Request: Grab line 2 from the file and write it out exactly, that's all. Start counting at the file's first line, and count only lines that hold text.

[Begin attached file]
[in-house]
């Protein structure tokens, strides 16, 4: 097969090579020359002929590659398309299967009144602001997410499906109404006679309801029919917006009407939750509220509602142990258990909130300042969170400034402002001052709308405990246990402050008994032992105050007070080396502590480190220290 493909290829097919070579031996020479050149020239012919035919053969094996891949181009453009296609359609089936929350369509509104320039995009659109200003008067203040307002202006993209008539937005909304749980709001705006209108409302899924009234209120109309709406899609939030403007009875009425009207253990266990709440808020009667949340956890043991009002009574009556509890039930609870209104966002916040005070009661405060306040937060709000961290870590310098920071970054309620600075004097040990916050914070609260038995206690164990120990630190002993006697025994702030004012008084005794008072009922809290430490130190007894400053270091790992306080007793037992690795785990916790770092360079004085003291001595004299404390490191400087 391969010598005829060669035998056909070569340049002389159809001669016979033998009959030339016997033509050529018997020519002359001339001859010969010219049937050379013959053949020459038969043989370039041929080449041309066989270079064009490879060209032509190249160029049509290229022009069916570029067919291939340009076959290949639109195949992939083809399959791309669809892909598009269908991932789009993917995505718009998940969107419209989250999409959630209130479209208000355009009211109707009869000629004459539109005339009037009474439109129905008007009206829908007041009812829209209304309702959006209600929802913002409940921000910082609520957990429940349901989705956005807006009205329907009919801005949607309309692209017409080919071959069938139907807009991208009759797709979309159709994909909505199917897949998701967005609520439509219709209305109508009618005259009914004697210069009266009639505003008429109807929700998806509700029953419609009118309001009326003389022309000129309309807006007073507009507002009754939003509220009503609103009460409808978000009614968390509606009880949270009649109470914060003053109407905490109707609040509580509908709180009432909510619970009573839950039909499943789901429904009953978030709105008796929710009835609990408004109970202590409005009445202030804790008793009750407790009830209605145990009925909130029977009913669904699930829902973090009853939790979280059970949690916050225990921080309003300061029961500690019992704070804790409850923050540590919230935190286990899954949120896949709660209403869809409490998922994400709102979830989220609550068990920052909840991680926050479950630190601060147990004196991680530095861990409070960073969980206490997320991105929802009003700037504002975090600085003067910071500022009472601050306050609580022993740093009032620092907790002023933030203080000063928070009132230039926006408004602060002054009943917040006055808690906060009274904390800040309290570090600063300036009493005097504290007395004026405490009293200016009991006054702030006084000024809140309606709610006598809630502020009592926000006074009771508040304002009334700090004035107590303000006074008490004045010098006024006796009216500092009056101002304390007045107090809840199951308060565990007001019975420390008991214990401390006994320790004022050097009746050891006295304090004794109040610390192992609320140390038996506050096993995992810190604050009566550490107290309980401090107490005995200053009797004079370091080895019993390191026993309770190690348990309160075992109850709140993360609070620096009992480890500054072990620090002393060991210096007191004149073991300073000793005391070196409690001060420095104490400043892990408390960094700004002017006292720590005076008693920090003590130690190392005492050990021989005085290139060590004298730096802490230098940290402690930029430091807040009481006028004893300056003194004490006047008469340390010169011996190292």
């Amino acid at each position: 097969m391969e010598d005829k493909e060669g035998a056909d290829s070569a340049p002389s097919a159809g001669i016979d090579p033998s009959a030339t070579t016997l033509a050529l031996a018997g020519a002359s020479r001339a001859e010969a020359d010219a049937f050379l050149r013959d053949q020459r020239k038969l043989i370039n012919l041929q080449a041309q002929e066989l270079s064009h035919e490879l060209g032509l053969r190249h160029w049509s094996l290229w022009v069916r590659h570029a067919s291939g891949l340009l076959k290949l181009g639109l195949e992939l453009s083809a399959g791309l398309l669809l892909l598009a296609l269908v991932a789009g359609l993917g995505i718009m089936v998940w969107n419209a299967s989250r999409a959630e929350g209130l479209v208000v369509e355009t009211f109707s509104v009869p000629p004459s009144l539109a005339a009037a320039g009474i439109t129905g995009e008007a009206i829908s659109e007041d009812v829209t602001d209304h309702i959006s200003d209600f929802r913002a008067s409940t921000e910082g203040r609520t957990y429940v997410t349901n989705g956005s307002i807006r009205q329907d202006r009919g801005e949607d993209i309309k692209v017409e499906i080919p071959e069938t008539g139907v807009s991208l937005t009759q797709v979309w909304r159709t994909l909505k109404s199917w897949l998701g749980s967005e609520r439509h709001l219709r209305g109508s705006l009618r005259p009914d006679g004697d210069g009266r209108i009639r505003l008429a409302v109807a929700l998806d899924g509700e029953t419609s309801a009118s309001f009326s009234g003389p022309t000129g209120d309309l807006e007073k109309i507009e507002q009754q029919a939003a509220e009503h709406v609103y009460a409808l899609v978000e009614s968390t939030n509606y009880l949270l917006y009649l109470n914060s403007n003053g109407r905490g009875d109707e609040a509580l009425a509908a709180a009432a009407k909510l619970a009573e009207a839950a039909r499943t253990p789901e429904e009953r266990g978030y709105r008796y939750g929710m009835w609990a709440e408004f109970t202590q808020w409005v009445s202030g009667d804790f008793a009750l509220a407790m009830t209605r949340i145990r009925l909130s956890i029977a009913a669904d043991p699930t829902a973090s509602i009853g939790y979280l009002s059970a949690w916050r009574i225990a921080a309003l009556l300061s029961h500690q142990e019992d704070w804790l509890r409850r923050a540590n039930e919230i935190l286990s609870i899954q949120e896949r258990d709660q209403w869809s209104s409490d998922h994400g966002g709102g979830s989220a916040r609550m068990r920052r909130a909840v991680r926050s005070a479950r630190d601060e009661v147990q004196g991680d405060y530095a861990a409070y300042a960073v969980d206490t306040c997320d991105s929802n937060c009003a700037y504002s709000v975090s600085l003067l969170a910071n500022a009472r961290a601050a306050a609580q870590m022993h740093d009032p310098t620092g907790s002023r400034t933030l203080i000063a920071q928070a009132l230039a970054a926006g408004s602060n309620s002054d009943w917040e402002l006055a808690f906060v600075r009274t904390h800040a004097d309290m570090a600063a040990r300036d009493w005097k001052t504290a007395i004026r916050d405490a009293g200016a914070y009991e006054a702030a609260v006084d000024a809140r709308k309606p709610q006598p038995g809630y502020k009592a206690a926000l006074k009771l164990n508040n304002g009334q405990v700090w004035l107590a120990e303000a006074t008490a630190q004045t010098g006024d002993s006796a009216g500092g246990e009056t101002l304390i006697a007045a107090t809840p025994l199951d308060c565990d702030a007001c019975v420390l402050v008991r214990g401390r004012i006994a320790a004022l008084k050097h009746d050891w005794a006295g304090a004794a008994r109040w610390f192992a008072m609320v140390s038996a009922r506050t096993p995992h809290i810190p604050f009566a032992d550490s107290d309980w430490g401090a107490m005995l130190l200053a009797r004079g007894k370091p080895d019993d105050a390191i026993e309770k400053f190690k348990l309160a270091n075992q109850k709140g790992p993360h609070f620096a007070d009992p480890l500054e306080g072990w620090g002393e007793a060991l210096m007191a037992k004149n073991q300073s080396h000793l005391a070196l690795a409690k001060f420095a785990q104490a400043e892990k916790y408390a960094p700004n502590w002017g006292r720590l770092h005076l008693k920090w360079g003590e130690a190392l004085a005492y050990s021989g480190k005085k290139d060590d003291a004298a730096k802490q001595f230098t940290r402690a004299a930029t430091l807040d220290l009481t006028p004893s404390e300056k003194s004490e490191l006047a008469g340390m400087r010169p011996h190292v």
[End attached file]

């Protein structure tokens, strides 16, 4: 097969090579020359002929590659398309299967009144602001997410499906109404006679309801029919917006009407939750509220509602142990258990909130300042969170400034402002001052709308405990246990402050008994032992105050007070080396502590480190220290 493909290829097919070579031996020479050149020239012919035919053969094996891949181009453009296609359609089936929350369509509104320039995009659109200003008067203040307002202006993209008539937005909304749980709001705006209108409302899924009234209120109309709406899609939030403007009875009425009207253990266990709440808020009667949340956890043991009002009574009556509890039930609870209104966002916040005070009661405060306040937060709000961290870590310098920071970054309620600075004097040990916050914070609260038995206690164990120990630190002993006697025994702030004012008084005794008072009922809290430490130190007894400053270091790992306080007793037992690795785990916790770092360079004085003291001595004299404390490191400087 391969010598005829060669035998056909070569340049002389159809001669016979033998009959030339016997033509050529018997020519002359001339001859010969010219049937050379013959053949020459038969043989370039041929080449041309066989270079064009490879060209032509190249160029049509290229022009069916570029067919291939340009076959290949639109195949992939083809399959791309669809892909598009269908991932789009993917995505718009998940969107419209989250999409959630209130479209208000355009009211109707009869000629004459539109005339009037009474439109129905008007009206829908007041009812829209209304309702959006209600929802913002409940921000910082609520957990429940349901989705956005807006009205329907009919801005949607309309692209017409080919071959069938139907807009991208009759797709979309159709994909909505199917897949998701967005609520439509219709209305109508009618005259009914004697210069009266009639505003008429109807929700998806509700029953419609009118309001009326003389022309000129309309807006007073507009507002009754939003509220009503609103009460409808978000009614968390509606009880949270009649109470914060003053109407905490109707609040509580509908709180009432909510619970009573839950039909499943789901429904009953978030709105008796929710009835609990408004109970202590409005009445202030804790008793009750407790009830209605145990009925909130029977009913669904699930829902973090009853939790979280059970949690916050225990921080309003300061029961500690019992704070804790409850923050540590919230935190286990899954949120896949709660209403869809409490998922994400709102979830989220609550068990920052909840991680926050479950630190601060147990004196991680530095861990409070960073969980206490997320991105929802009003700037504002975090600085003067910071500022009472601050306050609580022993740093009032620092907790002023933030203080000063928070009132230039926006408004602060002054009943917040006055808690906060009274904390800040309290570090600063300036009493005097504290007395004026405490009293200016009991006054702030006084000024809140309606709610006598809630502020009592926000006074009771508040304002009334700090004035107590303000006074008490004045010098006024006796009216500092009056101002304390007045107090809840199951308060565990007001019975420390008991214990401390006994320790004022050097009746050891006295304090004794109040610390192992609320140390038996506050096993995992810190604050009566550490107290309980401090107490005995200053009797004079370091080895019993390191026993309770190690348990309160075992109850709140993360609070620096009992480890500054072990620090002393060991210096007191004149073991300073000793005391070196409690001060420095104490400043892990408390960094700004002017006292720590005076008693920090003590130690190392005492050990021989005085290139060590004298730096802490230098940290402690930029430091807040009481006028004893300056003194004490006047008469340390010169011996190292």